Evaluating impacts of CO2 intrusion into an unconsolidated aquifer: I. Experimental data

Amanda Lawter, Nikolla P. Qafoku, Guohui Wang, Hongbo Shao, Christopher F. Brown

Research output: Contribution to journalArticlepeer-review


Capture and deep subsurface sequestration of CO2 has been identified as a potential mitigation technique for rising atmospheric CO2 concentrations. Sequestered CO2 represents a potential risk to overlying aquifers if the CO2 leaks from the deep storage complex. Batch and column experiments combined with wet chemical extractions were conducted to evaluate these risks to groundwater quality and to understand effects of unintentional release of CO2 on groundwater chemistry and aquifer mineralogy. Sediments from the High Plains aquifer in Kansas, a largely unconsolidated aquifer, were used to study time-dependent release of major, minor and trace elements when exposed to CO2 gas. Results showed that Ca, Ba, Si, Mg, Sr, Na, and K increased either within the first 4 h or followed nonlinear increasing trends with time, indicating that dissolution and/or desorption reactions controlled their release. In addition, other elements (e.g., Fe and Mn) and trace elements (e.g., As, Cu, Cr, Pb) were released during batch and column experiments, demonstrating the possibility for changes in mineralogy and groundwater quality degradation due to exposure to seepage of sequestered CO2. National drinking water regulations were exceeded for As and Mn in the batch experiments, and As, Se, Mn, Pb and Hg in the column experiments, despite low levels of these contaminants found in the sediments. In addition, the concentration of another potential contaminant, i.e., Mo, was consistently higher in the control batch experiments (i.e., absence of CO2) but was below detection in the presence of CO2 indicating a potential for removal of elements by CO2 gas exposure. Although results will be site specific for the High Plains aquifer and other mostly unconsolidated aquifers, these investigations will provide useful information to support site selection, risk assessment, and public education efforts associated with geological CO2 storage and sequestration.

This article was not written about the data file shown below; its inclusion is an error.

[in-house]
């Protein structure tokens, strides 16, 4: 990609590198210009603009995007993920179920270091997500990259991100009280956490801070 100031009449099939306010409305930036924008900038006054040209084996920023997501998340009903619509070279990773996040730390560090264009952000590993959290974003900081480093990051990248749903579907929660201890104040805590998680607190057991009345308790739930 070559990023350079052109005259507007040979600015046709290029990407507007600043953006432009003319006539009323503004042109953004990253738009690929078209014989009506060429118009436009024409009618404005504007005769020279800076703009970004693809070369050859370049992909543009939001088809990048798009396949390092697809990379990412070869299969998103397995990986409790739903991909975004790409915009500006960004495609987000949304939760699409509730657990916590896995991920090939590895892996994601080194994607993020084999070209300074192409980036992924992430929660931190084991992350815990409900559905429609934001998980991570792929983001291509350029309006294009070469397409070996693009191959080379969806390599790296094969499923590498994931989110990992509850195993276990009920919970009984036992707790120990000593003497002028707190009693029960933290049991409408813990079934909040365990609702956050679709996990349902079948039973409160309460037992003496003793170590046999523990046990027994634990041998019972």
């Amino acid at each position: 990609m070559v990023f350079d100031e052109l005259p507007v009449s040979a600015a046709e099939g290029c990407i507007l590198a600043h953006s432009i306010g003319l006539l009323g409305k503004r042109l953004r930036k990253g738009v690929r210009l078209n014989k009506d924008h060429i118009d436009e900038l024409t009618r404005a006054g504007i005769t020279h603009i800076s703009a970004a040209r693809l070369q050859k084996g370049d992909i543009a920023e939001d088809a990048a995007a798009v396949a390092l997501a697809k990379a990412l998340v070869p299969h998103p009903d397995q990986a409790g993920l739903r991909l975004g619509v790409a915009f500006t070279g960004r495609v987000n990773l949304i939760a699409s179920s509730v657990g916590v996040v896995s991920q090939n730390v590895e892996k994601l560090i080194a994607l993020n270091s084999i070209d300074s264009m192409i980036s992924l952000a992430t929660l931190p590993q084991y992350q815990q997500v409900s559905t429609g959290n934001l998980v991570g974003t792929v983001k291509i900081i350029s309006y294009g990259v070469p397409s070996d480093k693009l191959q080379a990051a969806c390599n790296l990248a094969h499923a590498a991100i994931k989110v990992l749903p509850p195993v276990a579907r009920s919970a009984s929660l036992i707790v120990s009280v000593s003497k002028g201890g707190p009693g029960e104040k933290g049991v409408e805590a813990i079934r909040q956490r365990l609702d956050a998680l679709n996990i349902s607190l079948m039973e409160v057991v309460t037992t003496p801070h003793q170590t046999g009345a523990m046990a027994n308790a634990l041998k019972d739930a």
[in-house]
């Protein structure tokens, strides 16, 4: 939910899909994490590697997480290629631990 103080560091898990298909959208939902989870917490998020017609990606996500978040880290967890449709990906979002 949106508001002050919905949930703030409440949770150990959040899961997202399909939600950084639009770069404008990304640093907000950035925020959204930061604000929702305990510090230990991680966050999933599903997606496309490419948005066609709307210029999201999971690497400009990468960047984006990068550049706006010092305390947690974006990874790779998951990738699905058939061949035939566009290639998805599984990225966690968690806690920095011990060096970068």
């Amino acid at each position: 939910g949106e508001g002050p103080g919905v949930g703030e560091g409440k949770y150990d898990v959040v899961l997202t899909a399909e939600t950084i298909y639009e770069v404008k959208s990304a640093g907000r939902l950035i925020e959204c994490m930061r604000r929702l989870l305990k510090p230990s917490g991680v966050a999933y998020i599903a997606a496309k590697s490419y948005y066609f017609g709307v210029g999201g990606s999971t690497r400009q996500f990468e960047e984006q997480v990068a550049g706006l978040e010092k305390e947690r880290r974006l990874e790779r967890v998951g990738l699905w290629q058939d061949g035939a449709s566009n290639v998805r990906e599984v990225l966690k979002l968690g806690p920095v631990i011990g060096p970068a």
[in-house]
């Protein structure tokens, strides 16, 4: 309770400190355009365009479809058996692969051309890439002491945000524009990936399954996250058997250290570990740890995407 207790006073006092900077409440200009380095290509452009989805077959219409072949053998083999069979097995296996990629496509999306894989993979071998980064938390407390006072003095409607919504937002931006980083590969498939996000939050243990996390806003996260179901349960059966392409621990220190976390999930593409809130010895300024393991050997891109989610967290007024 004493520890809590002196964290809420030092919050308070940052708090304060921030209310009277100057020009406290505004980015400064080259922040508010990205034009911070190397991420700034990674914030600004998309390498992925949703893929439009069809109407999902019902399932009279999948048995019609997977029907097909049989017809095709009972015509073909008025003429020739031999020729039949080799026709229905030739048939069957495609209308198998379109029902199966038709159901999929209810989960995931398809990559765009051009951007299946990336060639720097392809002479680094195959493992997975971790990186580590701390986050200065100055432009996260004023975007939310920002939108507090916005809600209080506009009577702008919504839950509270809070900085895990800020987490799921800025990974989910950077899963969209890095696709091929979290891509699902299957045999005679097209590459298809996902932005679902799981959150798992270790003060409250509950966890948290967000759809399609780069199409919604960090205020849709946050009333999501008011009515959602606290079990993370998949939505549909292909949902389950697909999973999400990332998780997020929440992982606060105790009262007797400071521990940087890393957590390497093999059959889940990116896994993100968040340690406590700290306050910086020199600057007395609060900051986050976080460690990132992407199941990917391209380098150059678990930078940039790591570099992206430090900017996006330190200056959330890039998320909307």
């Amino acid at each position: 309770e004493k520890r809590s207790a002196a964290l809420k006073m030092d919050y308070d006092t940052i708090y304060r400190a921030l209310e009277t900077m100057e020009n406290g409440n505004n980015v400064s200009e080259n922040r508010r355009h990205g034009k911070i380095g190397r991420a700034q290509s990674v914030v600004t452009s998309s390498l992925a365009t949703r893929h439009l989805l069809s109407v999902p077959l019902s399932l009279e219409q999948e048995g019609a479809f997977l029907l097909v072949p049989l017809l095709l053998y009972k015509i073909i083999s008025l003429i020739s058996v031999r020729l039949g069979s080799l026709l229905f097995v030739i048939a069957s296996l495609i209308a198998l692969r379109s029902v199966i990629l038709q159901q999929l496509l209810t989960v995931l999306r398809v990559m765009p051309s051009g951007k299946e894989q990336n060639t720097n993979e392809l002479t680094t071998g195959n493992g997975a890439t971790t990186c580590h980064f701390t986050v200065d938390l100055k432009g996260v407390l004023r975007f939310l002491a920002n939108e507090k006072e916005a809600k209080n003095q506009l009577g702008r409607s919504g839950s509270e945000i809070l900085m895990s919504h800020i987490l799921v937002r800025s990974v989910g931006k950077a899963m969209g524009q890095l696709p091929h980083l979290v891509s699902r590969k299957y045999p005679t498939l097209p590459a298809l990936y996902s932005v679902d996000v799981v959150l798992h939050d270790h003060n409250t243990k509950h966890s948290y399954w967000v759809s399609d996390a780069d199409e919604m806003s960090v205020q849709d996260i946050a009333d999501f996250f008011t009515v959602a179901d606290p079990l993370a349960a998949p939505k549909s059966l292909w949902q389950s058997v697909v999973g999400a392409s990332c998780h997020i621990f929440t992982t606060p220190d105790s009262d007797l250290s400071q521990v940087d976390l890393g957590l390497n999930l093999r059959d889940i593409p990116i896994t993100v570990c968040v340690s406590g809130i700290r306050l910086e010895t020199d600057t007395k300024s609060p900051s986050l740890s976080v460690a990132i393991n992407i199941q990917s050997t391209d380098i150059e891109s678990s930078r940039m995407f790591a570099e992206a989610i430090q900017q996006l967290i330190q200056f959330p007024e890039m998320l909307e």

Original languageEnglish (US)
Pages (from-to)323-333
Number of pages11
JournalInternational Journal of Greenhouse Gas Control
StatePublished - Jan 1 2016
Externally publishedYes


  • CO gas
  • Contaminant release
  • Groundwater contamination

ASJC Scopus subject areas

  • Pollution
  • Energy(all)
  • Industrial and Manufacturing Engineering
  • Management, Monitoring, Policy and Law

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